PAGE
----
What Is Accountant C, "The Eagle", Doing Right?
Lastly, let’s look at Accountant C, “The Eagle”. Accountant C has a strong social media presence for an accountant, but spends minimal effort. They only expend effort when they see an opportunity, and if not they keep to the minimal required to maintain their presence.
So what is Accountant C able to do that they are able to be so efficient?
- They have established a professional online presence. While not extensive or detailed, anyone that visits their profile will be able to quickly assess their skills and competencies and why they would want to consider doing business with them.
- They use the same professional headshot and bio across multiple platforms. They write it once and reuse it.
- They use tools for content curation, scheduling and automation. These tools allow them to be efficient with their time while still maintaining a presence that shows that that they are active and up to date.
- Most importantly, they understand that social media is only one piece of their marketing strategy and their total online presence. They make sure that their lead funnels connect from social media to their website and other platforms. They take the time and effort saved from social media and reinvest it in other areas of their marketing and business development to generate better results. They may have outsourced their social media and digital marketing to a professional marketing firm to manage on their behalf. Firms like Fixyr can establish their total online presence, and can produce regular and timely content that helps to build their presence and generate more traffic, with minimal involvement on their part. They make the investment to free up time to spend on more important activities.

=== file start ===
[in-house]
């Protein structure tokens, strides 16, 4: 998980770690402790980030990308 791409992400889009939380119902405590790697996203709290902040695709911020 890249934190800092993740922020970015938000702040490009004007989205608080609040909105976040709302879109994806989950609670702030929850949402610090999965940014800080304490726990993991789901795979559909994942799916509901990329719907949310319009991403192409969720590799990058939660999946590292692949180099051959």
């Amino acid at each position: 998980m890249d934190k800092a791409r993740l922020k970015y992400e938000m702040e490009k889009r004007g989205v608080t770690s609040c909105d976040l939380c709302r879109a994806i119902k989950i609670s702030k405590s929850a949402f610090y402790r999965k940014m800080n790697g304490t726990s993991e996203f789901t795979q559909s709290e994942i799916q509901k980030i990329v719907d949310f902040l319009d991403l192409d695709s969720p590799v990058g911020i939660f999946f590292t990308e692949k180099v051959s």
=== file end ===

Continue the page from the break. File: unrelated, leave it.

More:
Ideally, every small business should strive to be more like “The Eagle”. Efficiency and effectiveness are the name of the game. Always keep an eye on the big picture and never get lost in the details of executing tactics.
How Much Time and Effort Are You Spending on Social Media?
Social media does have value. Whether you are an independent accountant or bookkeeper, or small to mid-sized professional services firm, a regional or a national player, social media acts as a proof point that verifies you are who you say you are, and why you should be trusted. But social media is not the most important thing you should be focusing on to market and promote your firm. Far from it.
The challenge is to be able to maintain an online presence that demonstrates your knowledge and experience and why a potential client would want to work with you, but balances the time and effort spent doing so. Create a professional presence on social media, but then minimize the effort required to maintain it.
Build an efficient social media marketing model for your accounting practice and you’ll see your return-on-efforts start to soar.
P.S. Profuse apologies for all of the bird clichés. Also disclaimer that in real life, all three species of birds are beautiful and majestic in their own right.
Being successful at social media marketing for accounting firms isn't difficult, but it does take time and effort. The best results come from following a proven methodical process, and completing and implementing each step.
Fix your marketing. Follow a proven system and you will get results.
Check out The 7-Steps to Professional Services Marketing Success.